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The Adverse Effect

Remember, Release, & Recycle: Breaking up with Your Baggage to Find Freedom

Sep 6, 2019

In a previous episode of The Adverse Effect, Ken talked with Joshua Proby about breaking free of obstacles and negative thinking that keeps us trapped.

Joshua has a unique perspective on this because he served 12 years in prison.

Yet, the startling insight that Joshua shared is: Most people who are in prison aren’t behind physical bars.

Joshua was referring to the mental, physical, and spiritual beliefs and actions that keep us stuck. These are the “invisible prisons” (aka “baggage”) that we don’t see but have an impact on what we believe and how we act. It’s the kind of baggage that makes us afraid to leave a bad relationship or pursue a certain career, or any number of things.

It’s important to remember that how we think can keep us imprisoned or set us free.

Having “free” thoughts takes work., but necessary, if you want to achieve the life of your dreams. As the quote attributed to Albert Einstein says, “We cannot solve our problems with the same thinking we used when we created them.”

In other words, you can’t reach your dream life while carrying your baggage with you.

To begin releasing that drama, you might consider three things:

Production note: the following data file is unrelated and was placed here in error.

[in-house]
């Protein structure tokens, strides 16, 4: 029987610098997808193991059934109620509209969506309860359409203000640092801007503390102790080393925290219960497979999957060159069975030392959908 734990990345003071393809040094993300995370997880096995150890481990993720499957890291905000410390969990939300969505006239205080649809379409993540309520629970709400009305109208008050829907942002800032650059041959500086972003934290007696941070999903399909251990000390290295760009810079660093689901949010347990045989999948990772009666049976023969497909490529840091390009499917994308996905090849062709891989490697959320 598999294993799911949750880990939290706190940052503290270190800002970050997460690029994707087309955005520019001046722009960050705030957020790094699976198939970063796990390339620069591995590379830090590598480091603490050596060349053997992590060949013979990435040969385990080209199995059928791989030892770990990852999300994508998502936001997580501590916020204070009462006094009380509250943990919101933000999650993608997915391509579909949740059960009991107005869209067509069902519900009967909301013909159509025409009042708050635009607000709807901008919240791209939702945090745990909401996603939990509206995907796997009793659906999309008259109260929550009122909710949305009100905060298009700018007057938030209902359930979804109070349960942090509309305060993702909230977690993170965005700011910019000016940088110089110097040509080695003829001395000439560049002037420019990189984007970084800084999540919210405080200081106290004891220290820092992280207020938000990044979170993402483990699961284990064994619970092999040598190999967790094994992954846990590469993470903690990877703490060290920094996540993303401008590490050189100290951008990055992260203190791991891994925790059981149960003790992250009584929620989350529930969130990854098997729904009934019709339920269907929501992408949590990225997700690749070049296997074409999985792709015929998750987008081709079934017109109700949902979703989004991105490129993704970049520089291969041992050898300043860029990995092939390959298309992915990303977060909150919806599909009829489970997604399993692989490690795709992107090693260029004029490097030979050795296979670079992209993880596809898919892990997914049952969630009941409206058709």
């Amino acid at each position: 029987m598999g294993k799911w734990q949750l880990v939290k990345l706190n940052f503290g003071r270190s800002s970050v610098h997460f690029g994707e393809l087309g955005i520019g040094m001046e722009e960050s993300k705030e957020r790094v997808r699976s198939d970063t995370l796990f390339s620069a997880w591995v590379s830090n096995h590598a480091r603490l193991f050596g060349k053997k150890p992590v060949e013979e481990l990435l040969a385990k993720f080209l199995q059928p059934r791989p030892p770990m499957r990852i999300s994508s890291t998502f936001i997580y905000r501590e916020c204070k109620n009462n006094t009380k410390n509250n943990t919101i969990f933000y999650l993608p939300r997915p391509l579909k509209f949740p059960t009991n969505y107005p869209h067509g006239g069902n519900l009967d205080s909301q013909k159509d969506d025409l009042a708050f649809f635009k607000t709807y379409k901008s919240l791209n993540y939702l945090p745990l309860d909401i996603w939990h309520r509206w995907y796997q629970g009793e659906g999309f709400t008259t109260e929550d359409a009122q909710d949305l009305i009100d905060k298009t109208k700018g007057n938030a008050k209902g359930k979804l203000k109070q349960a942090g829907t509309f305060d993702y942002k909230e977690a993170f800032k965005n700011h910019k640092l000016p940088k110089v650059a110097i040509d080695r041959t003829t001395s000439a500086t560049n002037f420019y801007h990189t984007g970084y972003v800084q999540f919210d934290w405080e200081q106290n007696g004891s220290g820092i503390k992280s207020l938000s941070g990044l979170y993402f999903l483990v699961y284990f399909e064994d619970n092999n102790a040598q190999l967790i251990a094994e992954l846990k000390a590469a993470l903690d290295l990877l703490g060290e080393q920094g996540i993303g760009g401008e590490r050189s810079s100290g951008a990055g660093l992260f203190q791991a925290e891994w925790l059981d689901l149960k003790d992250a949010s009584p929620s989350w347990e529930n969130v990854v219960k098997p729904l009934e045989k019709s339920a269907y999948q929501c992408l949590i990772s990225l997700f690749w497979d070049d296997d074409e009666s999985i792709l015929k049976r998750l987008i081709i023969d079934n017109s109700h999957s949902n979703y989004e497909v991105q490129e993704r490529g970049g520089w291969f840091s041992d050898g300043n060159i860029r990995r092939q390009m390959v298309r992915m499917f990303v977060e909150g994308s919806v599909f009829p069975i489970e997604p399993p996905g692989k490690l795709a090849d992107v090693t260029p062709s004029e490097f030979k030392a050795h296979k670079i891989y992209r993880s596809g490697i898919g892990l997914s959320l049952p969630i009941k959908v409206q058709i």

1. Remember. One of the biggest problems with baggage is that we try to hide it. As Joshua commented, this does not work. Eventually, all of us dealing with baggage reach a point where we can’t hide it anymore. Stop hiding it. Find a friend, write about it, visit a therapist. Do whatever you need to do to confront your past.

2. Release Once you’ve confronted your past, it’s time to release its hold on you. Create a ritual to help you, if you need it, for example, if you still have a letter from an ex that was full of drama, shred them. If you have something else that reminds you of the past that you want to let go, let it go.

3. Recycle One of the things about physical and mental trash is that it leaves a residue. Even if you release the past in the physical, you can still be affected. Mentally. That’s why you need to recycle (or reframe) your pain. Instead of focusing on the pain itself, focus on what you learned. Focus on the story that you’re creating. Use those lessons to help someone who may be facing the same thing.

These three-step processes are based on the process Joshua took to break free of the mental, physical, spiritual, and emotional baggage he was carrying since childhood As Joshua shared, he tried to sweep the pain under a rug. He thought by hiding (or running away) from his problems, he could find peace.

He didn’t.

By going back to confront the pain of his past, Joshua was able to move forward. He was able to release the hold that his past pain had on him. With that shift in mindset, he was able to find the lessons in that experience. He was able to become a mentor who had real-life advice to other people.

As a result, he became a victor.